Unique measure of justice: Canuck Place receives $7,000 donation

A night of drinking, a dangerous rooftop game of Twister, and a costly vandalism spree that could have ended tragically for four young adults at an Abbotsford construction site has an unexpected end to it a year later.

Laurie Shopland

Laurie Shopland

A night of drinking, a dangerous rooftop game of Twister, and a costly vandalism spree that could have ended tragically for four young adults at an Abbotsford construction site has an unexpected end to it a year later.

Because of a mediation process involving Quantum Properties president and CEO Diane Delves, Abbotsford Restorative Justice and Advocacy Association (ARJAA), and the four offenders, Canuck Place is now the recipient of a $7,000 donation.

Tony deWaal, ARJAA executive director, said provincial court costs for each of the offenders would have been $5,000.

The four were apprehended when a security guard witnessed them exiting the construction site. Police then referred the case to ARJAA, an organization that brings victims and offenders together for healing and restitution.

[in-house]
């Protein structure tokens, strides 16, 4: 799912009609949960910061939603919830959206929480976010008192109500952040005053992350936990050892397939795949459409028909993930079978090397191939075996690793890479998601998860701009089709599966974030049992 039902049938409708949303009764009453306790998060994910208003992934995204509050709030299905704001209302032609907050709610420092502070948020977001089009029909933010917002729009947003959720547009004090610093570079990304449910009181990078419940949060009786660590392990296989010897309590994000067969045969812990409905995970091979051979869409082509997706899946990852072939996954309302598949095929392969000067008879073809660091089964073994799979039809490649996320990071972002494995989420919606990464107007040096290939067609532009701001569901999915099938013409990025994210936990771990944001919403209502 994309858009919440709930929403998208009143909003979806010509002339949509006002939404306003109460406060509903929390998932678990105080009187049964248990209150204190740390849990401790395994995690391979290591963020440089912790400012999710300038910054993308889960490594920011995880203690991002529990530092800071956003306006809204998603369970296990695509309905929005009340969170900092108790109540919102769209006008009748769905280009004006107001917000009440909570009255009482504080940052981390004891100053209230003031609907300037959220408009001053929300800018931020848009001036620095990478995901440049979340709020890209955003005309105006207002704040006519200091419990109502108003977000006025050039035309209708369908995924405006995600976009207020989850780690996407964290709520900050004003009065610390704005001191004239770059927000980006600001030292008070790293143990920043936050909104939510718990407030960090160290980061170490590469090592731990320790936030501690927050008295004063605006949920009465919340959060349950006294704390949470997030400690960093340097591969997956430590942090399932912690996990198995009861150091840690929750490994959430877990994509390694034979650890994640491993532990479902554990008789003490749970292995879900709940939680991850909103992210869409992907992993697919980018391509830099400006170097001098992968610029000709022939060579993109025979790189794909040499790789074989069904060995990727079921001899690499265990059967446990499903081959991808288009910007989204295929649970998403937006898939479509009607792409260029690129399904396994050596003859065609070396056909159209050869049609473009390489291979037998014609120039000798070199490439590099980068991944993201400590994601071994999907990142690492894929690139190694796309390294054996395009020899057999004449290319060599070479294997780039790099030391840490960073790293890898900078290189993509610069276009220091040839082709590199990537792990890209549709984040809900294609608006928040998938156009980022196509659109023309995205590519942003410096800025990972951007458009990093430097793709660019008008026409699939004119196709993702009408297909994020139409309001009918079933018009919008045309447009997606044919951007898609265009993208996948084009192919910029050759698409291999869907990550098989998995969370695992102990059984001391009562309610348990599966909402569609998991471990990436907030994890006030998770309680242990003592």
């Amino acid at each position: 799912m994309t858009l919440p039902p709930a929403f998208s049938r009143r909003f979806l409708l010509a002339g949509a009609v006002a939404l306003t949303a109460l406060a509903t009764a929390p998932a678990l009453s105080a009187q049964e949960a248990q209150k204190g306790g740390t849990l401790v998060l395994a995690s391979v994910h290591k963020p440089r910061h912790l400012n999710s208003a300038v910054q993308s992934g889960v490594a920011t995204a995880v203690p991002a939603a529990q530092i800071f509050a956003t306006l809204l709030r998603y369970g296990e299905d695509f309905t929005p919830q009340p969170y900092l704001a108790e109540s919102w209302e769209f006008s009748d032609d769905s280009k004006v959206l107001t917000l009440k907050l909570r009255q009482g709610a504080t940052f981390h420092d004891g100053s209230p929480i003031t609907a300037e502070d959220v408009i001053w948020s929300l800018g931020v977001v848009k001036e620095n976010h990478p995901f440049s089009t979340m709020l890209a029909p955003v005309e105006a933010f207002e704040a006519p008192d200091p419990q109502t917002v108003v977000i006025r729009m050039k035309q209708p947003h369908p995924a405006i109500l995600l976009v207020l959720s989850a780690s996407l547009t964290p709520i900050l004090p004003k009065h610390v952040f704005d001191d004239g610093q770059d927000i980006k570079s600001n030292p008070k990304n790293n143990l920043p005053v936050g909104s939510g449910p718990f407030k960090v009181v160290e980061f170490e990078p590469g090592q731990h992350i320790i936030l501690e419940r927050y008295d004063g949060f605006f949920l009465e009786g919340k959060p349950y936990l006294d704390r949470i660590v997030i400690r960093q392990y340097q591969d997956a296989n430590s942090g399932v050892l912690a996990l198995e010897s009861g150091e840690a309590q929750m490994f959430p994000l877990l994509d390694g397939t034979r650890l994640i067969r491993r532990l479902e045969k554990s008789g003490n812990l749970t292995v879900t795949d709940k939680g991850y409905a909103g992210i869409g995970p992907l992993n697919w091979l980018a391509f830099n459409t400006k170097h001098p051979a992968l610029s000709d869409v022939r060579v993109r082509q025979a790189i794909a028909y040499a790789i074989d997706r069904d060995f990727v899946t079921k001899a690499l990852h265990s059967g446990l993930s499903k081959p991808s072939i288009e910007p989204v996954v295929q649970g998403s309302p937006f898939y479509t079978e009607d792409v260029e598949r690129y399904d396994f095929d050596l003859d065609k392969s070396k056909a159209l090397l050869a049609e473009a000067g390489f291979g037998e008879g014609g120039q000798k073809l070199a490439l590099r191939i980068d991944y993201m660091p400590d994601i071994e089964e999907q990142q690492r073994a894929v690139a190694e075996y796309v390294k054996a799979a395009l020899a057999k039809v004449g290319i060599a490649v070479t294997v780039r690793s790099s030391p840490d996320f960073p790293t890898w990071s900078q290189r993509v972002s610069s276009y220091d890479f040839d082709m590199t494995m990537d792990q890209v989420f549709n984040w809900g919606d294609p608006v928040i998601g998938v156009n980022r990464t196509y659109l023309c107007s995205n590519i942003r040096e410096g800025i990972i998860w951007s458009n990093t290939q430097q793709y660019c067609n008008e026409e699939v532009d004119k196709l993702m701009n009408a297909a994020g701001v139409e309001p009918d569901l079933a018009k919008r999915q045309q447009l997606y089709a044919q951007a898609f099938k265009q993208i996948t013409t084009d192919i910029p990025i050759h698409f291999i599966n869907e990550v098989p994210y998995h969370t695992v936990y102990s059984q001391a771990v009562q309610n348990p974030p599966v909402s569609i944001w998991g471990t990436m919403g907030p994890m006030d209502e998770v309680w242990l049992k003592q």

It was one of 161 cases handled by ARJAA last year, with 98 being referred by police and 63 from local schools.

Pre-mediation meetings were conducted with Delves and the offenders to educate them about the process.

As a result, the offenders agreed to repay the $7,000 cost of repairing the damage caused at the Quantum project and to write a research paper on the value of Canuck Place Children’s Hospice.

Delves decided that the $7,000 restitution would be donated to the charity.

Laurie Shopland, campaign manager for Canuck Place, said Delves and ARJAA turned a unique situation into a positive one.

Canuck Place Children’s Hospice is part of the Campus of Care project being constructed next to Abbotsford Regional Hospital. The project also includes the Abbotsford Hospice Society and Matthew’s House, a respite facility for children with severe disabilities.